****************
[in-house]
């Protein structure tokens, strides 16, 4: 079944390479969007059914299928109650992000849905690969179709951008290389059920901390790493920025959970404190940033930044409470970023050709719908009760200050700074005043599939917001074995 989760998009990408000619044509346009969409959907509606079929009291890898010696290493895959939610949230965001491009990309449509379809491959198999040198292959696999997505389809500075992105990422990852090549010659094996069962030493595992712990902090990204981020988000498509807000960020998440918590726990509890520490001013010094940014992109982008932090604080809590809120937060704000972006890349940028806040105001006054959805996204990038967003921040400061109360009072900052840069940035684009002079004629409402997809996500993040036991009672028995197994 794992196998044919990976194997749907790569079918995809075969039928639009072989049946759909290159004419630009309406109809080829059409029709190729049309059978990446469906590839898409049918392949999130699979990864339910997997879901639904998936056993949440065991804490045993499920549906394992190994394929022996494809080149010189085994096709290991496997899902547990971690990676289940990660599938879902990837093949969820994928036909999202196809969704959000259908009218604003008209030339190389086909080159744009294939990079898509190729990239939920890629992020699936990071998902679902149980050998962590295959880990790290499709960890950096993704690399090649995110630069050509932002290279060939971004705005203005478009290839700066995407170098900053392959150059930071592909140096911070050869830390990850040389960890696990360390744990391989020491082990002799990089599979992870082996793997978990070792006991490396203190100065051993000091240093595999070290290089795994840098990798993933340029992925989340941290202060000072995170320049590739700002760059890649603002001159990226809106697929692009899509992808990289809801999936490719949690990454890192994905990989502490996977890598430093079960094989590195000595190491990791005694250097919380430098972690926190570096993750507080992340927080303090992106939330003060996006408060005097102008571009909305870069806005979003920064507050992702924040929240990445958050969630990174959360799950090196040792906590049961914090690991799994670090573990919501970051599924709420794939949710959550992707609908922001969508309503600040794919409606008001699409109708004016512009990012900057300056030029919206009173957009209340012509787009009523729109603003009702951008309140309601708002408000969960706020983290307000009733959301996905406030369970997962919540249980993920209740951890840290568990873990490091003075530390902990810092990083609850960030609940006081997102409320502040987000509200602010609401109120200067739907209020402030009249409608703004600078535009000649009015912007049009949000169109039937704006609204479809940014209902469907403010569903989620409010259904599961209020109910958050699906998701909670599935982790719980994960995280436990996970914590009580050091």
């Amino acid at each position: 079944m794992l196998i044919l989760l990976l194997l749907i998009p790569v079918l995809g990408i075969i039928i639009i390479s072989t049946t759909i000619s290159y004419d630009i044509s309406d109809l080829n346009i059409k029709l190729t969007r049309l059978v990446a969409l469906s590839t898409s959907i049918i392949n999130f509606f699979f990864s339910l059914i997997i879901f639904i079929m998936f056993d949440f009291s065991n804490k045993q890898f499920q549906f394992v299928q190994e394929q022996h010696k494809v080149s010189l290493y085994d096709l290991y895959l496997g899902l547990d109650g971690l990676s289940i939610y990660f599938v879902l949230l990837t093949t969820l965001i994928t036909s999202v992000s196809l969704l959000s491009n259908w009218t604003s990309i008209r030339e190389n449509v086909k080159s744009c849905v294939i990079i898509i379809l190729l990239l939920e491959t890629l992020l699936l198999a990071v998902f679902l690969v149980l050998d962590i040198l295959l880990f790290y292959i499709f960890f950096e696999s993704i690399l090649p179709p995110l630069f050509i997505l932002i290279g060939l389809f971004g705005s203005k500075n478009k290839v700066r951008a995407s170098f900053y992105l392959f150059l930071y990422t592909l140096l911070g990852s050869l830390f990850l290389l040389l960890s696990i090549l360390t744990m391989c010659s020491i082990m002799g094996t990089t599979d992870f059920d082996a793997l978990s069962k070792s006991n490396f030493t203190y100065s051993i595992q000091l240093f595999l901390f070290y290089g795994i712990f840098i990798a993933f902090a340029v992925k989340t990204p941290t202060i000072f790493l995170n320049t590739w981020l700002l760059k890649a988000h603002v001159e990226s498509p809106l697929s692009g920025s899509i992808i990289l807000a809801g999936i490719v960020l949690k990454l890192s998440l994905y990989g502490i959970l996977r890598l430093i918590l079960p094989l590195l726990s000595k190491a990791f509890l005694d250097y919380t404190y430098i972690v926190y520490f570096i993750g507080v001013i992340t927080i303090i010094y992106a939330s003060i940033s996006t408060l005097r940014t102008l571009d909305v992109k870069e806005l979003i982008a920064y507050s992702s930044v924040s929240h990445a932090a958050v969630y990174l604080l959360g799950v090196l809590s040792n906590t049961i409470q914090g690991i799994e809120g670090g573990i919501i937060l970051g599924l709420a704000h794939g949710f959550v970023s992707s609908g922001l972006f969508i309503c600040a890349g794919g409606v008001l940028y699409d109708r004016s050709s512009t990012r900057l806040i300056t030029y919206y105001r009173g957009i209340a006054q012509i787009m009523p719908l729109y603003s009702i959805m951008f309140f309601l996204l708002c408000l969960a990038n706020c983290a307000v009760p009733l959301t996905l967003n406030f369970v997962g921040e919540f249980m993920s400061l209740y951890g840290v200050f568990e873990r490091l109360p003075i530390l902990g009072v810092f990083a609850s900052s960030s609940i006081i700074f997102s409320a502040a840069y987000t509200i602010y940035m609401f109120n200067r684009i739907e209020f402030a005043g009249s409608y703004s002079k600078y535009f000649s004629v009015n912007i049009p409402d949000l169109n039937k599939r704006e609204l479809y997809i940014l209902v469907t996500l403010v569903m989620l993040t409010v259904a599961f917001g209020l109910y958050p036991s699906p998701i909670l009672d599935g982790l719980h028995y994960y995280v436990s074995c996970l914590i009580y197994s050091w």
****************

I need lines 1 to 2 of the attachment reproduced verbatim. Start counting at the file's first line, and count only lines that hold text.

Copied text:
[in-house]
């Protein structure tokens, strides 16, 4: 079944390479969007059914299928109650992000849905690969179709951008290389059920901390790493920025959970404190940033930044409470970023050709719908009760200050700074005043599939917001074995 989760998009990408000619044509346009969409959907509606079929009291890898010696290493895959939610949230965001491009990309449509379809491959198999040198292959696999997505389809500075992105990422990852090549010659094996069962030493595992712990902090990204981020988000498509807000960020998440918590726990509890520490001013010094940014992109982008932090604080809590809120937060704000972006890349940028806040105001006054959805996204990038967003921040400061109360009072900052840069940035684009002079004629409402997809996500993040036991009672028995197994 794992196998044919990976194997749907790569079918995809075969039928639009072989049946759909290159004419630009309406109809080829059409029709190729049309059978990446469906590839898409049918392949999130699979990864339910997997879901639904998936056993949440065991804490045993499920549906394992190994394929022996494809080149010189085994096709290991496997899902547990971690990676289940990660599938879902990837093949969820994928036909999202196809969704959000259908009218604003008209030339190389086909080159744009294939990079898509190729990239939920890629992020699936990071998902679902149980050998962590295959880990790290499709960890950096993704690399090649995110630069050509932002290279060939971004705005203005478009290839700066995407170098900053392959150059930071592909140096911070050869830390990850040389960890696990360390744990391989020491082990002799990089599979992870082996793997978990070792006991490396203190100065051993000091240093595999070290290089795994840098990798993933340029992925989340941290202060000072995170320049590739700002760059890649603002001159990226809106697929692009899509992808990289809801999936490719949690990454890192994905990989502490996977890598430093079960094989590195000595190491990791005694250097919380430098972690926190570096993750507080992340927080303090992106939330003060996006408060005097102008571009909305870069806005979003920064507050992702924040929240990445958050969630990174959360799950090196040792906590049961914090690991799994670090573990919501970051599924709420794939949710959550992707609908922001969508309503600040794919409606008001699409109708004016512009990012900057300056030029919206009173957009209340012509787009009523729109603003009702951008309140309601708002408000969960706020983290307000009733959301996905406030369970997962919540249980993920209740951890840290568990873990490091003075530390902990810092990083609850960030609940006081997102409320502040987000509200602010609401109120200067739907209020402030009249409608703004600078535009000649009015912007049009949000169109039937704006609204479809940014209902469907403010569903989620409010259904599961209020109910958050699906998701909670599935982790719980994960995280436990996970914590009580050091």